Jesus is not giving us a fail-safe way to power and success via humility. No shortcuts here. In God’s kingdom there is no room for grasping at honor whether at the head table or under the table. There is only room for those who have discovered who’s really throwing the party.

Of all the party-goers that afternoon, I think Jesus was the only one who'd earned the right to be heard. He knew only too well what life at the head table was like and what life at the back of the line was like. That's what Paul describes in Philippians 2—it’s really a hymn about One who enjoyed life at the head table, who actually shared equally in the glory and honor of the Host. Yet long ago while the minstrels played and danced, this One quietly left his chair at the head table and slowly began making his descent to the very last seat in the house. He passed table after angelic table, moved through time and space, passed galaxy after galaxy--this great President--to the lowest place on a strong-necked and stubborn planet.

There, in a shepherd's outpost, while human leaders brokered kingdoms like chess pieces, The Host became the guest. He was born to refugees in a cave or barn, a son of the weaklings, the peasants. So he began conversations with those sitting around his table--a Samaritan here, a leper there, a demoniac, rip-offs and those considered spiritually and socially uncouth. Never made it to the head table, never dined with Caesar or Herod--only bore their whips. According to our Scriptures and those expressed in the Apostle's Creed, Jesus finally died as a deadbeat, a party-crasher. Dead and Buried.

But the Good News of the Gospel is that Jesus has rejoined the great party that God has thrown for us and now as he makes his way back to the head table something is quite different! For walking with him are all those with whom he's sat at table with along the way--those who have shared in conversations around his table--the outcasts, kings, peasants, the aged, the young, the inferior and fearful, the courageous and victorious, lepers, scientists, the feeble, and unloved--you and me.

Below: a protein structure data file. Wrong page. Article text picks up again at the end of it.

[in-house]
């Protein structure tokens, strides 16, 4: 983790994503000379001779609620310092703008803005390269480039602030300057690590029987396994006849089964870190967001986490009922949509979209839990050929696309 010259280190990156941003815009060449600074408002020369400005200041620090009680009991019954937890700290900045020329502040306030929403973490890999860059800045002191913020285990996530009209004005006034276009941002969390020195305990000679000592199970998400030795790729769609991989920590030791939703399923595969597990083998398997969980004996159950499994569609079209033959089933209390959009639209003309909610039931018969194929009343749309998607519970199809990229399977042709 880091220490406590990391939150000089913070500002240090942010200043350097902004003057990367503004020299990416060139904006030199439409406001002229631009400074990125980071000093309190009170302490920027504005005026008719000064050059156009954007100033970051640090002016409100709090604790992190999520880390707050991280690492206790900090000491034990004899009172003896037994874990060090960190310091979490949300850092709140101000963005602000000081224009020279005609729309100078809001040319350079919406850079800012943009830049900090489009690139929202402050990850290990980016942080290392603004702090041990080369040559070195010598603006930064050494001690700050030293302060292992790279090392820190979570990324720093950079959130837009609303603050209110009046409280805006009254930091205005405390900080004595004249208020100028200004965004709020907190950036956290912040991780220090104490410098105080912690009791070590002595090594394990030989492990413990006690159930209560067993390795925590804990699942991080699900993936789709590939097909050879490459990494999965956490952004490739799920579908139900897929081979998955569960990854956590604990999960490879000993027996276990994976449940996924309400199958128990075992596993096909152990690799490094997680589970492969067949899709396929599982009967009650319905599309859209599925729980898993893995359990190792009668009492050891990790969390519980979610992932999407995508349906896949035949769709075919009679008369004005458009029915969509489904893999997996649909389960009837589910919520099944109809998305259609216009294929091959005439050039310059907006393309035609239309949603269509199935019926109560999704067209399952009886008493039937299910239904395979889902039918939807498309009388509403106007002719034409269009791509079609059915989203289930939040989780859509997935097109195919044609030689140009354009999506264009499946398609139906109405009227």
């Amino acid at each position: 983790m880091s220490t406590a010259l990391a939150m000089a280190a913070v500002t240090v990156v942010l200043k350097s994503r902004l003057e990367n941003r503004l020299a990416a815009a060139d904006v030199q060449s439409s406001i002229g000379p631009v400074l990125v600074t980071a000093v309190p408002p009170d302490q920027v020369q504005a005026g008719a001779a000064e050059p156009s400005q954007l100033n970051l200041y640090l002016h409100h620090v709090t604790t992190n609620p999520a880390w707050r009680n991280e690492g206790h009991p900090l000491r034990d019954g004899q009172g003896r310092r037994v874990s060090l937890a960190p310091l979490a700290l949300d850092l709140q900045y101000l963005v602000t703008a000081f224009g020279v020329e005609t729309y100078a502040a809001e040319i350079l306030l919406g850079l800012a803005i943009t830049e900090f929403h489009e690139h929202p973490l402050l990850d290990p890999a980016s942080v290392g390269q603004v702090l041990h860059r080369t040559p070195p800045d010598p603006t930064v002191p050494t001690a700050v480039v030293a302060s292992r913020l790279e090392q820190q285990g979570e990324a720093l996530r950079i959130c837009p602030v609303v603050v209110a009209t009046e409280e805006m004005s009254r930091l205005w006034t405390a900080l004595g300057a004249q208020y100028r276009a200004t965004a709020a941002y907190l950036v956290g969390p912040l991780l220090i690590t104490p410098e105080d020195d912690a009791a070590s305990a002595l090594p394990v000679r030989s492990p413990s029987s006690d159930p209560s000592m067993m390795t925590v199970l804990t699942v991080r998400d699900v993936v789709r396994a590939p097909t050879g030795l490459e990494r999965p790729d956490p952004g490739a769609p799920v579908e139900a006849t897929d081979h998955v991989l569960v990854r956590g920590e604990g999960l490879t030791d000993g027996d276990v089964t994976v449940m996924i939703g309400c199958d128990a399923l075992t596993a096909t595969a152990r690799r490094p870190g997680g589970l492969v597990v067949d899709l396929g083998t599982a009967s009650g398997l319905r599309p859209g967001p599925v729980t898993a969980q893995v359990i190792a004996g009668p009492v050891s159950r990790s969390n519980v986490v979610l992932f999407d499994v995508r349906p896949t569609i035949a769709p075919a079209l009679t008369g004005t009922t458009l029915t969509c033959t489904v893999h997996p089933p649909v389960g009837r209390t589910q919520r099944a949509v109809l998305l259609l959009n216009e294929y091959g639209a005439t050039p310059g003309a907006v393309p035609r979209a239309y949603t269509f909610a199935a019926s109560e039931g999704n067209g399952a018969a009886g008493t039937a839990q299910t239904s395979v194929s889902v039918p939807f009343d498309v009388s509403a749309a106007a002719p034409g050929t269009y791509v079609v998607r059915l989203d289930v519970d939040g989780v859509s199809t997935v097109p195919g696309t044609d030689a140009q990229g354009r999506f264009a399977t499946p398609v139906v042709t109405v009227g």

That's why when it came to Holy Communion, John Wesley could pull down the barriers from the altars that the Church had erected lest an unworthy person receive the bread and cup. He believed that Jesus Christ was both the Host and the Food and because Jesus died for all of us, Wesley invited all of London to receive the sacraments of forgiveness. So 1,000's began to come from the slums and high society when Wesley preached--for they knew that they were welcome at the Table.

So here we are this morning at another party, at another Holy Communion. We've all been invited to sit with each other and with our Host at the Head Table. Of course, we wouldn't be caught dead at God's Big Bash except through the personal invitation of his Son, Jesus. But there is not a person here no matter what you've done or said that will keep you from sitting at Table with God. No one is pushed to the back of the bus at this church. So church, come, come humbly, but confidently offering God the sacrifice of praise. For when we gather together around the Lord's Table--truly Jesus is the Life of the party. Amen.